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Treatment as Prevention for HIV


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The Lancet

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PubMed Search

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June 5, 2011, was the 30th anniversary of the first reports of five patients with an immune disorder in the US Centers for Diseases Control and Prevention publication Morbidity and Mortality Weekly Report. In the past three decades, HIV/AIDS has become a global pandemic that has defined an age and has affected almost every group of people irrespective of socioeconomic background, race, geography, or personal history, killing more than 33 million people worldwide. Leaps and bounds made in our understanding of HIV and its progression to AIDS and how the virus and syndrome spread and develop have led to great progress in the ability to manage the disease, reflected by a 20% fall in annual incidence in the past 10 years. Nonetheless, almost 2 million people continue to die each year from AIDS, disproportionately affecting sub-Saharan Africa. Furthermore, incidence continues to rise in specific risk groups such as men who have sex with men, injecting drug users, and female sex workers.
The Sixth International AIDS Society Conference on HIV Pathogenesis, Treatment, and Prevention held in Rome in mid-July, provided the global AIDS research community with an opportunity to reflect on the past 30 years and to look forward to the next stages in the fight against HIV/AIDS. A broad diversity of topics from basic research to programme implementation was covered, but the conference was dominated by one message that was repeated time and again in the press conferences, scientific sessions, and the rapporteur summaries: “treatment is prevention”. The phrase became something of a mantra.
In the past year, the results of several major trials have shown that in addition to behavioural interventions pharmaceutical products can help to reduce transmission rates of HIV. In July 2010, the CAPRISA 004 trial showed that a vaginal gel containing tenofovir could help to prevent HIV acquisition. Also in 2010, results of the iPrEx trial showed that a daily antiretroviral pill could help prevent acquisition of HIV among transgender women and men who have sex with men. Treatment as prevention took a blow in 2011 when the FemPrEP trial failed to show an reduction in HIV acquisition with the use of tenofovir tablets by heterosexual women, but as reported in this month's Newsdesk, in the weeks preceding the conference in Rome hopes were again bolstered by the results of several trials showing positive effects of antiretroviral prophylaxis for both men and women in serodiscordant couples and in high-risk populations.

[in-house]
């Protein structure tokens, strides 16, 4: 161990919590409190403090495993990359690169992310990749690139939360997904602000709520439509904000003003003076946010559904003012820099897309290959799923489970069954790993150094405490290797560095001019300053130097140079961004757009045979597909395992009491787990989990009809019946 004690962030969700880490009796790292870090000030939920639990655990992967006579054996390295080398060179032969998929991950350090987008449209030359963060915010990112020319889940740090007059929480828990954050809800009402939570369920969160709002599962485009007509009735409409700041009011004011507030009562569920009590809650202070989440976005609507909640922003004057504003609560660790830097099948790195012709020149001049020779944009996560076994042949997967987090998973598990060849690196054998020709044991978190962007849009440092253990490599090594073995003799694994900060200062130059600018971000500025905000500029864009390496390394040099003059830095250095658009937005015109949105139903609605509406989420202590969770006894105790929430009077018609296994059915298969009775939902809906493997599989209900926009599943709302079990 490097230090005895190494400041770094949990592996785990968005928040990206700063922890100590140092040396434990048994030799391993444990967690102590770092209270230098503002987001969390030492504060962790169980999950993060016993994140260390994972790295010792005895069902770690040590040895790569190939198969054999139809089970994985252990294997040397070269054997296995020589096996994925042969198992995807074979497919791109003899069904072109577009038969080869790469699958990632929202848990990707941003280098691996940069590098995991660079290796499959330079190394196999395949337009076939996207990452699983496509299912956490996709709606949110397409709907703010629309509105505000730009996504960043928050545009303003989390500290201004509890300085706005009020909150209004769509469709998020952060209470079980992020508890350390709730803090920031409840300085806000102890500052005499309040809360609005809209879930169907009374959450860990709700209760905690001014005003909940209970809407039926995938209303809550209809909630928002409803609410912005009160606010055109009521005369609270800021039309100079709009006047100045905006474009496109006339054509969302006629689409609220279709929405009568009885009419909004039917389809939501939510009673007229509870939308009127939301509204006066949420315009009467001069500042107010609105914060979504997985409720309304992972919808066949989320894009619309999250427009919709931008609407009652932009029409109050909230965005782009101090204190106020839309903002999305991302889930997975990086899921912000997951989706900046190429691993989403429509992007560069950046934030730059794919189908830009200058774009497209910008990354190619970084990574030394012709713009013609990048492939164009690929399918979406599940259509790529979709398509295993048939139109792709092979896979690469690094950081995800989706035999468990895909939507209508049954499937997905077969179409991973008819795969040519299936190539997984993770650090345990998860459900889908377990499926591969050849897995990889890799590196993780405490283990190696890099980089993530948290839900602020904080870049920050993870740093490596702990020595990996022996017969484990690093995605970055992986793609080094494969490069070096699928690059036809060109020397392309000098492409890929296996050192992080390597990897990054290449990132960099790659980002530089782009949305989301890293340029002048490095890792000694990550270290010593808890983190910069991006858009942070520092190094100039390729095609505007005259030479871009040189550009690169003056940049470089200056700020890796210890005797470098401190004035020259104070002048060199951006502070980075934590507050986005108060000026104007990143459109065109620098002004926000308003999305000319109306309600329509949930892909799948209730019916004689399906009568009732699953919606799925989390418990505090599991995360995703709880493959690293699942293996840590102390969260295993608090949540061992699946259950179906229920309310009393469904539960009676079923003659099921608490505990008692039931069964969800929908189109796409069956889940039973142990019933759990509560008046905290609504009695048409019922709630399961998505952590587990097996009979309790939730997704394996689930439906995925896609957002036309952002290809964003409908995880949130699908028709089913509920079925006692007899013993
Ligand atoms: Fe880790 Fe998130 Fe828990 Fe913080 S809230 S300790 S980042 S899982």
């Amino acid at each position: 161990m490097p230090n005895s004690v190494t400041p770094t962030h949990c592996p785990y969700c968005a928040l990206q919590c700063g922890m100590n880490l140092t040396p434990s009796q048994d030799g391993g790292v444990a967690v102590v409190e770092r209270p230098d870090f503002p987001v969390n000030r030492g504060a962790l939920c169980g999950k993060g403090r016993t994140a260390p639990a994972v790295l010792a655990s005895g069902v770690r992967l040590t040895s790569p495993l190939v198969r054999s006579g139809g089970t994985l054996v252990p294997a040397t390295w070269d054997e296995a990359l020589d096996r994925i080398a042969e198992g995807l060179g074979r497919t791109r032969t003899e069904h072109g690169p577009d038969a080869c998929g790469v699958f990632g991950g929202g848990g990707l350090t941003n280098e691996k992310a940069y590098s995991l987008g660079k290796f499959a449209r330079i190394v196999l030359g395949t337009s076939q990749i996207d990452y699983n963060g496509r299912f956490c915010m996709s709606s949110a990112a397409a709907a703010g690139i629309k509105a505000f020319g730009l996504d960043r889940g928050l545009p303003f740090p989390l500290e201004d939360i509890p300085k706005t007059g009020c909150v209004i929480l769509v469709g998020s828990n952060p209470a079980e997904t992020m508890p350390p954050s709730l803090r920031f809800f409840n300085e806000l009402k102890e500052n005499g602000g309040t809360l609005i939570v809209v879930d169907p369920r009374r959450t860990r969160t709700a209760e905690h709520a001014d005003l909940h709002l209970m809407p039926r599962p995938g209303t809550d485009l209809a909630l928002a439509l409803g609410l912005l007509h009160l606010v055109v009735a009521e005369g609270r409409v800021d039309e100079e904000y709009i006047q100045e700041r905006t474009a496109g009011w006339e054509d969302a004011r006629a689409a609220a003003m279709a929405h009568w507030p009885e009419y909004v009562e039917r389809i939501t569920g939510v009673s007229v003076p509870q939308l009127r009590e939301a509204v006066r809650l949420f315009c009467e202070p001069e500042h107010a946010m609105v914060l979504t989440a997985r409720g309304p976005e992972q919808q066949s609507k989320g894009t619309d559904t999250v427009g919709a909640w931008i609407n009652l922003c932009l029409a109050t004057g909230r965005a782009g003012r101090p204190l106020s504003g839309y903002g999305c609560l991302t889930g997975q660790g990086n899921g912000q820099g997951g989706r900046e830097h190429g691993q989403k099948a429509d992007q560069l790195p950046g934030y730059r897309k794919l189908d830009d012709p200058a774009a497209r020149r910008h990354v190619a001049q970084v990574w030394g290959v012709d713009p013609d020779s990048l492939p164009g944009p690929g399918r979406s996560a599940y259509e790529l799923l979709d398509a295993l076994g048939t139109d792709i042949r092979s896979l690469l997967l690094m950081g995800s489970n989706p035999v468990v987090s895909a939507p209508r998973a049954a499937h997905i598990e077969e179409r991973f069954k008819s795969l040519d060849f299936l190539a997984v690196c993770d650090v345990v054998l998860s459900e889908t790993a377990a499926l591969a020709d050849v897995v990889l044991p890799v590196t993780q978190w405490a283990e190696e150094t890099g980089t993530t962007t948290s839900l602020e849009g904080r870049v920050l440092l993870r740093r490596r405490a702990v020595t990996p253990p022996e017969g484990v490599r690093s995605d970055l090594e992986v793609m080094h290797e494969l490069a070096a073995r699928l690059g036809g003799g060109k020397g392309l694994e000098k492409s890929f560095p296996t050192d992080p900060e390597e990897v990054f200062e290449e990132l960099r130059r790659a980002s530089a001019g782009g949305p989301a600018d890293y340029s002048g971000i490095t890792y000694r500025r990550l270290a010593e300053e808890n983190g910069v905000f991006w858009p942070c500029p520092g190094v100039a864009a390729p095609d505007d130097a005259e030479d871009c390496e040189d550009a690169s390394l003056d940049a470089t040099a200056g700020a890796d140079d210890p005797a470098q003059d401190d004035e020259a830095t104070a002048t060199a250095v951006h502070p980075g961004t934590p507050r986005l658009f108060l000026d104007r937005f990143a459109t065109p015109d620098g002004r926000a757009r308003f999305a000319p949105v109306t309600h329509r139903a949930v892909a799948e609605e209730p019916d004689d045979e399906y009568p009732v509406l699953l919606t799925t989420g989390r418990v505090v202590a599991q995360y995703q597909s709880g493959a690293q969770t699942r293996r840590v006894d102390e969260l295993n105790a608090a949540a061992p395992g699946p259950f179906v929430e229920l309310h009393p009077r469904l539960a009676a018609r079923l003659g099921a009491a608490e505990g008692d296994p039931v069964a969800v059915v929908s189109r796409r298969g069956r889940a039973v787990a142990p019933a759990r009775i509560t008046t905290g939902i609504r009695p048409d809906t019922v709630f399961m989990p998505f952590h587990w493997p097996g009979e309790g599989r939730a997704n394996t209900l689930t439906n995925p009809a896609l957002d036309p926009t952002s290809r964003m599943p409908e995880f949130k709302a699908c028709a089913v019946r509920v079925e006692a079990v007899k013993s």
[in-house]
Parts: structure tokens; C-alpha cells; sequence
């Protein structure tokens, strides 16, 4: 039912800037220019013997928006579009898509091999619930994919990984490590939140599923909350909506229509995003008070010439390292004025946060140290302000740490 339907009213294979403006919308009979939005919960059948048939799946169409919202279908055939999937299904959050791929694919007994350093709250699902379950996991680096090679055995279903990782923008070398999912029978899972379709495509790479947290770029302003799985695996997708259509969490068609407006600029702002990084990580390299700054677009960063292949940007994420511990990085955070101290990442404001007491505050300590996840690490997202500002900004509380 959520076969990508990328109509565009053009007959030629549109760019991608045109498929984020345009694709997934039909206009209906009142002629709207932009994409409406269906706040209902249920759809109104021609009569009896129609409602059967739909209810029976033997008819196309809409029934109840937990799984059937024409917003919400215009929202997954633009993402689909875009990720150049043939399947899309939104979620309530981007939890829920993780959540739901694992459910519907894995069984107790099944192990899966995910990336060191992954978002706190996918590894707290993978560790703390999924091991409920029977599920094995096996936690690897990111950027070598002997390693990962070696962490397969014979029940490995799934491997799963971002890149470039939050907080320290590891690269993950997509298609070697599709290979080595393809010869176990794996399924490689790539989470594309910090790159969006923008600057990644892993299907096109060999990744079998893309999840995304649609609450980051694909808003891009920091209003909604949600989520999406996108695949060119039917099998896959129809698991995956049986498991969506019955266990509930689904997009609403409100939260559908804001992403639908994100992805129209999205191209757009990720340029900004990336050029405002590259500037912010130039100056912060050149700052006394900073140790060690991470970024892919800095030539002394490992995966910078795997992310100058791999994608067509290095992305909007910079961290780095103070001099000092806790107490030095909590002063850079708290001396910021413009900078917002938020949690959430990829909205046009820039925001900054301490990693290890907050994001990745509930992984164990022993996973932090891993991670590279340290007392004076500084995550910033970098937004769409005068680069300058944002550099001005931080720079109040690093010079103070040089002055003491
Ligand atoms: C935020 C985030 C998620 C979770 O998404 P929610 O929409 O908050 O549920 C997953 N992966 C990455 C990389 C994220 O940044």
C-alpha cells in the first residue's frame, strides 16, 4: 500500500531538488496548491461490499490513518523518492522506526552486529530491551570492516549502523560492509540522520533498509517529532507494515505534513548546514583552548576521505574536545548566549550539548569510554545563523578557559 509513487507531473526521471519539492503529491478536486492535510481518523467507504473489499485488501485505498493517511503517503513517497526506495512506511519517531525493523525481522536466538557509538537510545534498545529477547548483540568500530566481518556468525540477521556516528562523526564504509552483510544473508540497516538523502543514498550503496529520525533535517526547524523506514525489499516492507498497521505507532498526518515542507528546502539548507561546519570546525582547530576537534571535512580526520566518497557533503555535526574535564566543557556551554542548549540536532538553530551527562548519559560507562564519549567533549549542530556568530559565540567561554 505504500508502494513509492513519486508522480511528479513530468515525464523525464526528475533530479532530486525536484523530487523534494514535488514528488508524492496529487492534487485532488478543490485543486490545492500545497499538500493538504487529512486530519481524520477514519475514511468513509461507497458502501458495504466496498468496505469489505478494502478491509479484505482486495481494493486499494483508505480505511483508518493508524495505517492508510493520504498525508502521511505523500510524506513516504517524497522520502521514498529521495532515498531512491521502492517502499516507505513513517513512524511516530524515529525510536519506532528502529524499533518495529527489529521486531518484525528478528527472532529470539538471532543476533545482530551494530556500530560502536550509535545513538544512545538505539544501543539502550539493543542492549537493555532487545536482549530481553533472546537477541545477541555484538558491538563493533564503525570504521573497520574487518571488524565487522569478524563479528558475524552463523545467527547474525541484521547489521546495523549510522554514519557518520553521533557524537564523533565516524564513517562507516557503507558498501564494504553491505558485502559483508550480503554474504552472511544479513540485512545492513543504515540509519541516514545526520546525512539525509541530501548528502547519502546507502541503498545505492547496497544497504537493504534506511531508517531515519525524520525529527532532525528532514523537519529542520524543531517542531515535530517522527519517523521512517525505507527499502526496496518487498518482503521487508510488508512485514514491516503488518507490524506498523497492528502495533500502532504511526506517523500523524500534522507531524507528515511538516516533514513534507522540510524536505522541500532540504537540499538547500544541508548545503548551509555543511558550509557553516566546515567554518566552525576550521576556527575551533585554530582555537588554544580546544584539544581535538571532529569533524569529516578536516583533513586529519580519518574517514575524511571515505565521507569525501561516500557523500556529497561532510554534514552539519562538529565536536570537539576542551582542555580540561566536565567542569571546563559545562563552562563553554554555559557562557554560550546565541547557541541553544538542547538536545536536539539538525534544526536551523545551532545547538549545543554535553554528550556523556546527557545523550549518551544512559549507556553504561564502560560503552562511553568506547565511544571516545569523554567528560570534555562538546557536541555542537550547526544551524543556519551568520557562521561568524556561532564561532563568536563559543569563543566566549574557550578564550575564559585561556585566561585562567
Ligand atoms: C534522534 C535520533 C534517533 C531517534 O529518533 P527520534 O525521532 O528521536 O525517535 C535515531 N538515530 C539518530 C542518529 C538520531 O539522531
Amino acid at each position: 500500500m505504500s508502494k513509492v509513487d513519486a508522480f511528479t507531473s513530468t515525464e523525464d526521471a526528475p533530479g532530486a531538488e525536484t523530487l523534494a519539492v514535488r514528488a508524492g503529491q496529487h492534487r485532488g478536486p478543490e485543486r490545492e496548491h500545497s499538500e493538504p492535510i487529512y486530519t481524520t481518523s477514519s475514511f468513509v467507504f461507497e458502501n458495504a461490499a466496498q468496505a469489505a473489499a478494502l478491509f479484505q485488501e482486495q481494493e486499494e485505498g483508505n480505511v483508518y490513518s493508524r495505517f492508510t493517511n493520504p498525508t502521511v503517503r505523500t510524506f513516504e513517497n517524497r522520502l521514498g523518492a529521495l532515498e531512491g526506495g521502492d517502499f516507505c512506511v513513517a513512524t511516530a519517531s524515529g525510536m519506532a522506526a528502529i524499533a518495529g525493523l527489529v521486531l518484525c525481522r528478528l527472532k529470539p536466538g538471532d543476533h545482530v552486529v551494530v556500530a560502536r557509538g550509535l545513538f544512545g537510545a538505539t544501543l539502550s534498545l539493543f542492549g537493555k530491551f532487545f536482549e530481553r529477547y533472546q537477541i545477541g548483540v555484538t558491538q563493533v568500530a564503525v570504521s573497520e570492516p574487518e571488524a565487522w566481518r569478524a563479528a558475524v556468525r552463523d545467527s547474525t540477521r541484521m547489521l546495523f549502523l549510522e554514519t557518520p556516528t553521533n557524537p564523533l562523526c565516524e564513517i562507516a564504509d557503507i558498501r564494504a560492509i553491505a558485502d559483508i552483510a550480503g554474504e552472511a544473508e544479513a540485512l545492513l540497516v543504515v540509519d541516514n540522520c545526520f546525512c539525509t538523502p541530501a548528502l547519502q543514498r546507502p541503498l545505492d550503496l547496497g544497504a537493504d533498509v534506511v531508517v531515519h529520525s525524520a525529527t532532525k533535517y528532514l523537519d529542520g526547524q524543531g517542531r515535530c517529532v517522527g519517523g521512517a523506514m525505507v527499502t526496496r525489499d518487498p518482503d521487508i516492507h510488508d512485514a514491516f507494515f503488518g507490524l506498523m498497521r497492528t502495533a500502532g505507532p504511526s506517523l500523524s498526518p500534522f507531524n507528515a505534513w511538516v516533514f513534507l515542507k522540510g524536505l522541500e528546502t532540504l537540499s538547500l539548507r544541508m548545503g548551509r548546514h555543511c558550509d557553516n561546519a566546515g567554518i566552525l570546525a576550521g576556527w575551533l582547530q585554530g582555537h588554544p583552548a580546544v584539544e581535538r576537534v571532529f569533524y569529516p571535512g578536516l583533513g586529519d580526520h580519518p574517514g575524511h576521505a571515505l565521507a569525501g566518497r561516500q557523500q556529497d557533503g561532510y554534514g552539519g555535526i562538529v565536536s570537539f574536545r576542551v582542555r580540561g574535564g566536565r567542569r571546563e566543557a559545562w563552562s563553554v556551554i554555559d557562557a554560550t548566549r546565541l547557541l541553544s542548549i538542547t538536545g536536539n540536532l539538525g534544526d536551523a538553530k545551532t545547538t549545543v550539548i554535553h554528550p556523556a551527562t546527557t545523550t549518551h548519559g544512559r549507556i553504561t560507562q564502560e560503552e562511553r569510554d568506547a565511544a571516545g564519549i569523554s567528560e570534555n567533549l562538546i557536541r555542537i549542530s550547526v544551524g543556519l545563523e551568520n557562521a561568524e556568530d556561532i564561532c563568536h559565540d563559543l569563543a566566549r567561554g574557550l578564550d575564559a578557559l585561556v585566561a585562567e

The findings of these studies are certainly encouraging and the addition of antiretroviral drugs to the armamentarium of approaches to prevent the transmission of HIV is to be welcomed. The past 30 years have shown that reductions in HIV transmission and the burden of AIDS rely on a combination of approaches that need to be tailored, adapted, and selected on the basis of the specific situations and populations. Already, successful treatment to control viral load is helping to prevent transmission, and the role of antiretrovirals will grow as the results of the new trials inform future programmes.
Enthusiasm generated by these results must be tempered with caution. A shortfall exists in access to antiretroviral drugs for populations in need of treatment to prolong their lives. In the face of the current global economic situation, how can these drugs be provided as prevention to those high-risk populations, while people with the disease in need of treatment continue to go without?
Expanding the use of antiretrovirals to include pre-exposure prophylaxis will increase the risk of resistance, which is already a serious problem. HIV is a rapidly evolving virus and development of resistance creates the need for ever changing regimens of drugs in various classes. The current dire situation with antibiotics should serve as a lesson to initiatives seeking to increase the ways in which we use antiretroviral drugs.
Furthermore, although some of the trial results have been very impressive, the protection with pre-exposure prophylaxis is unlikely to be 100%, and making drugs available as prophylaxis could encourage high-risk sexual behaviour among those who believe themselves to be protected.
Integration of antiretroviral prophylaxis into HIV prevention strategies must not be at the expense of tried and tested behavioural interventions, and care must be taken to safeguard the usefulness of these drugs for treatment in the future and to encourage a healthy drug-development pipeline. The fight against HIV/AIDS is a long-game, and current enthusiasm for positive results must lead to approaches that are sustainable in the long-term.




Behavior; MSM; Serodiscordant Couples; Women


Created at 8/26/2011 1:27 PM by Davis, Gregory P
Last modified at 8/26/2011 1:27 PM by Davis, Gregory P